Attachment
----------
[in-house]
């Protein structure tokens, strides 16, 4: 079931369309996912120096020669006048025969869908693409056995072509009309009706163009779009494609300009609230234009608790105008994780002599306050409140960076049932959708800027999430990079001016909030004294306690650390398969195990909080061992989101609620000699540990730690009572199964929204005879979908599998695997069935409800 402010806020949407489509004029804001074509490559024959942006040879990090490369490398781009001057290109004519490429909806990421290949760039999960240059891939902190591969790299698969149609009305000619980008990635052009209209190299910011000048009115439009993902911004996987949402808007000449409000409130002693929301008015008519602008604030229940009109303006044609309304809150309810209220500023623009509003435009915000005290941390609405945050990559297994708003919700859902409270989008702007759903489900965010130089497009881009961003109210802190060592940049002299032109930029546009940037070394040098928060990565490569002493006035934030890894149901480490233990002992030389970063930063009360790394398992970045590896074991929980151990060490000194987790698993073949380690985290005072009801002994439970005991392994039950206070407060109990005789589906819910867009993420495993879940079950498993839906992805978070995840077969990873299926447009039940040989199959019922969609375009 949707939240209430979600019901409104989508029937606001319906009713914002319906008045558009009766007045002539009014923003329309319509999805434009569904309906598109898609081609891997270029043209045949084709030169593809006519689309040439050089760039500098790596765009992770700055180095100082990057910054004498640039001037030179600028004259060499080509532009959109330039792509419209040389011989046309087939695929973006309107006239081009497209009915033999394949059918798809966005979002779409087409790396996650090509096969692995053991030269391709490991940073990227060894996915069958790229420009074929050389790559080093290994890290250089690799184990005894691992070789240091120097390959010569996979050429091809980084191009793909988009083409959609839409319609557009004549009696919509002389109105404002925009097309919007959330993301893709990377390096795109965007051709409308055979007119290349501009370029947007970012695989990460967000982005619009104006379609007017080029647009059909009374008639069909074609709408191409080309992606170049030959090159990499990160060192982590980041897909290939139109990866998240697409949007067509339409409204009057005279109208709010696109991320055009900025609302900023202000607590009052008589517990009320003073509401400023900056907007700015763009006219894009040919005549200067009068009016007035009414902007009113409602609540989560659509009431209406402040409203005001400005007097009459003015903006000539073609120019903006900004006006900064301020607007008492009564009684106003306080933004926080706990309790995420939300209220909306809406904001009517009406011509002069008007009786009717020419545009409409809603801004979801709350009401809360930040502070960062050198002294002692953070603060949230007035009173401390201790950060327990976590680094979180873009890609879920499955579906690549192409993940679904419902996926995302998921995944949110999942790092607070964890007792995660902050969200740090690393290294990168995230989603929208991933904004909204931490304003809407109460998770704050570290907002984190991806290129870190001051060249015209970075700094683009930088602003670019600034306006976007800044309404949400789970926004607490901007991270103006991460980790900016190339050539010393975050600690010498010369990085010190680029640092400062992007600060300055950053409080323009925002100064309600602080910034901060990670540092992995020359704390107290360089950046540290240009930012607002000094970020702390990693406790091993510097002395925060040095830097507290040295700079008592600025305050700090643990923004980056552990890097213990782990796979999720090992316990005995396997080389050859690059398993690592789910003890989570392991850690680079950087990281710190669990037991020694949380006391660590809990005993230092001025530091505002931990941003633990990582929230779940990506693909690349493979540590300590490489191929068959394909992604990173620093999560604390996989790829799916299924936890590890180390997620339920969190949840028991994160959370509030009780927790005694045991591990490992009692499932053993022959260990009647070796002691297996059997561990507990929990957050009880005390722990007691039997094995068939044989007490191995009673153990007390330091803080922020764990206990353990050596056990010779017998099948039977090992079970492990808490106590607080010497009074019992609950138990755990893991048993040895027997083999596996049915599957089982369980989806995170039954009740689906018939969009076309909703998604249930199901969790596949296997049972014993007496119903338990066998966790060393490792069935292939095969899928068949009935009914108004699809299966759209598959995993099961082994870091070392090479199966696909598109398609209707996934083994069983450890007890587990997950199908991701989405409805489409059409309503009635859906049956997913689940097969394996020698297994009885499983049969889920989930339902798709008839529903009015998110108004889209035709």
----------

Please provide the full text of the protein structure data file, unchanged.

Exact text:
[in-house]
């Protein structure tokens, strides 16, 4: 079931369309996912120096020669006048025969869908693409056995072509009309009706163009779009494609300009609230234009608790105008994780002599306050409140960076049932959708800027999430990079001016909030004294306690650390398969195990909080061992989101609620000699540990730690009572199964929204005879979908599998695997069935409800 402010806020949407489509004029804001074509490559024959942006040879990090490369490398781009001057290109004519490429909806990421290949760039999960240059891939902190591969790299698969149609009305000619980008990635052009209209190299910011000048009115439009993902911004996987949402808007000449409000409130002693929301008015008519602008604030229940009109303006044609309304809150309810209220500023623009509003435009915000005290941390609405945050990559297994708003919700859902409270989008702007759903489900965010130089497009881009961003109210802190060592940049002299032109930029546009940037070394040098928060990565490569002493006035934030890894149901480490233990002992030389970063930063009360790394398992970045590896074991929980151990060490000194987790698993073949380690985290005072009801002994439970005991392994039950206070407060109990005789589906819910867009993420495993879940079950498993839906992805978070995840077969990873299926447009039940040989199959019922969609375009 949707939240209430979600019901409104989508029937606001319906009713914002319906008045558009009766007045002539009014923003329309319509999805434009569904309906598109898609081609891997270029043209045949084709030169593809006519689309040439050089760039500098790596765009992770700055180095100082990057910054004498640039001037030179600028004259060499080509532009959109330039792509419209040389011989046309087939695929973006309107006239081009497209009915033999394949059918798809966005979002779409087409790396996650090509096969692995053991030269391709490991940073990227060894996915069958790229420009074929050389790559080093290994890290250089690799184990005894691992070789240091120097390959010569996979050429091809980084191009793909988009083409959609839409319609557009004549009696919509002389109105404002925009097309919007959330993301893709990377390096795109965007051709409308055979007119290349501009370029947007970012695989990460967000982005619009104006379609007017080029647009059909009374008639069909074609709408191409080309992606170049030959090159990499990160060192982590980041897909290939139109990866998240697409949007067509339409409204009057005279109208709010696109991320055009900025609302900023202000607590009052008589517990009320003073509401400023900056907007700015763009006219894009040919005549200067009068009016007035009414902007009113409602609540989560659509009431209406402040409203005001400005007097009459003015903006000539073609120019903006900004006006900064301020607007008492009564009684106003306080933004926080706990309790995420939300209220909306809406904001009517009406011509002069008007009786009717020419545009409409809603801004979801709350009401809360930040502070960062050198002294002692953070603060949230007035009173401390201790950060327990976590680094979180873009890609879920499955579906690549192409993940679904419902996926995302998921995944949110999942790092607070964890007792995660902050969200740090690393290294990168995230989603929208991933904004909204931490304003809407109460998770704050570290907002984190991806290129870190001051060249015209970075700094683009930088602003670019600034306006976007800044309404949400789970926004607490901007991270103006991460980790900016190339050539010393975050600690010498010369990085010190680029640092400062992007600060300055950053409080323009925002100064309600602080910034901060990670540092992995020359704390107290360089950046540290240009930012607002000094970020702390990693406790091993510097002395925060040095830097507290040295700079008592600025305050700090643990923004980056552990890097213990782990796979999720090992316990005995396997080389050859690059398993690592789910003890989570392991850690680079950087990281710190669990037991020694949380006391660590809990005993230092001025530091505002931990941003633990990582929230779940990506693909690349493979540590300590490489191929068959394909992604990173620093999560604390996989790829799916299924936890590890180390997620339920969190949840028991994160959370509030009780927790005694045991591990490992009692499932053993022959260990009647070796002691297996059997561990507990929990957050009880005390722990007691039997094995068939044989007490191995009673153990007390330091803080922020764990206990353990050596056990010779017998099948039977090992079970492990808490106590607080010497009074019992609950138990755990893991048993040895027997083999596996049915599957089982369980989806995170039954009740689906018939969009076309909703998604249930199901969790596949296997049972014993007496119903338990066998966790060393490792069935292939095969899928068949009935009914108004699809299966759209598959995993099961082994870091070392090479199966696909598109398609209707996934083994069983450890007890587990997950199908991701989405409805489409059409309503009635859906049956997913689940097969394996020698297994009885499983049969889920989930339902798709008839529903009015998110108004889209035709």